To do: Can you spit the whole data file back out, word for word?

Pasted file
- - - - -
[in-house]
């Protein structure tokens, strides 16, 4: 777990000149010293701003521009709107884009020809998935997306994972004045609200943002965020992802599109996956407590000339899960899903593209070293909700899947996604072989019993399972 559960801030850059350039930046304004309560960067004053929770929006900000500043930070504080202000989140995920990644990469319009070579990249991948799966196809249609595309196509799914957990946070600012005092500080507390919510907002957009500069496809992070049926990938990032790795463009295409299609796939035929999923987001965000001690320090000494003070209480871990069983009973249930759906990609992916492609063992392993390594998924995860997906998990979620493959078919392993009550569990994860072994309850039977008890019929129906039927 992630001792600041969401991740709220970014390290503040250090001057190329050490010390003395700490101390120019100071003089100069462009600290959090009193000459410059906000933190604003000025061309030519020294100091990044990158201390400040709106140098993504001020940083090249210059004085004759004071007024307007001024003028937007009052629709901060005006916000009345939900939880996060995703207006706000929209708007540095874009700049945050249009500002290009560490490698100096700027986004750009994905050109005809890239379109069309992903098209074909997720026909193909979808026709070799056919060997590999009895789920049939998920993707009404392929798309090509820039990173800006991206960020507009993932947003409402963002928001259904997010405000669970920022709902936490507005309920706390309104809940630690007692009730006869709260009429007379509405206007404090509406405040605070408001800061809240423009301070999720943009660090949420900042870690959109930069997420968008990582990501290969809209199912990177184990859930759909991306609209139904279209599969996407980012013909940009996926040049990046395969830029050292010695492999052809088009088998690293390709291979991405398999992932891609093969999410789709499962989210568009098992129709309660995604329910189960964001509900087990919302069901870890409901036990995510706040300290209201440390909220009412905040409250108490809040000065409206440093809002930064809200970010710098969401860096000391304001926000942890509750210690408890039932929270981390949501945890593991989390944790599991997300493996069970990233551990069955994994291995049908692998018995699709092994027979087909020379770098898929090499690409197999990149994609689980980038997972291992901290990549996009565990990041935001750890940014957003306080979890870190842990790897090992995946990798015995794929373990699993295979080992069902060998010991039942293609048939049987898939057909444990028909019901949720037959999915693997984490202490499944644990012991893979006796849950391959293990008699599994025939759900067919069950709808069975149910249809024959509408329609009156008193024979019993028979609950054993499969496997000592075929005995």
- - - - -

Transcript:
[in-house]
């Protein structure tokens, strides 16, 4: 777990000149010293701003521009709107884009020809998935997306994972004045609200943002965020992802599109996956407590000339899960899903593209070293909700899947996604072989019993399972 559960801030850059350039930046304004309560960067004053929770929006900000500043930070504080202000989140995920990644990469319009070579990249991948799966196809249609595309196509799914957990946070600012005092500080507390919510907002957009500069496809992070049926990938990032790795463009295409299609796939035929999923987001965000001690320090000494003070209480871990069983009973249930759906990609992916492609063992392993390594998924995860997906998990979620493959078919392993009550569990994860072994309850039977008890019929129906039927 992630001792600041969401991740709220970014390290503040250090001057190329050490010390003395700490101390120019100071003089100069462009600290959090009193000459410059906000933190604003000025061309030519020294100091990044990158201390400040709106140098993504001020940083090249210059004085004759004071007024307007001024003028937007009052629709901060005006916000009345939900939880996060995703207006706000929209708007540095874009700049945050249009500002290009560490490698100096700027986004750009994905050109005809890239379109069309992903098209074909997720026909193909979808026709070799056919060997590999009895789920049939998920993707009404392929798309090509820039990173800006991206960020507009993932947003409402963002928001259904997010405000669970920022709902936490507005309920706390309104809940630690007692009730006869709260009429007379509405206007404090509406405040605070408001800061809240423009301070999720943009660090949420900042870690959109930069997420968008990582990501290969809209199912990177184990859930759909991306609209139904279209599969996407980012013909940009996926040049990046395969830029050292010695492999052809088009088998690293390709291979991405398999992932891609093969999410789709499962989210568009098992129709309660995604329910189960964001509900087990919302069901870890409901036990995510706040300290209201440390909220009412905040409250108490809040000065409206440093809002930064809200970010710098969401860096000391304001926000942890509750210690408890039932929270981390949501945890593991989390944790599991997300493996069970990233551990069955994994291995049908692998018995699709092994027979087909020379770098898929090499690409197999990149994609689980980038997972291992901290990549996009565990990041935001750890940014957003306080979890870190842990790897090992995946990798015995794929373990699993295979080992069902060998010991039942293609048939049987898939057909444990028909019901949720037959999915693997984490202490499944644990012991893979006796849950391959293990008699599994025939759900067919069950709808069975149910249809024959509408329609009156008193024979019993028979609950054993499969496997000592075929005995």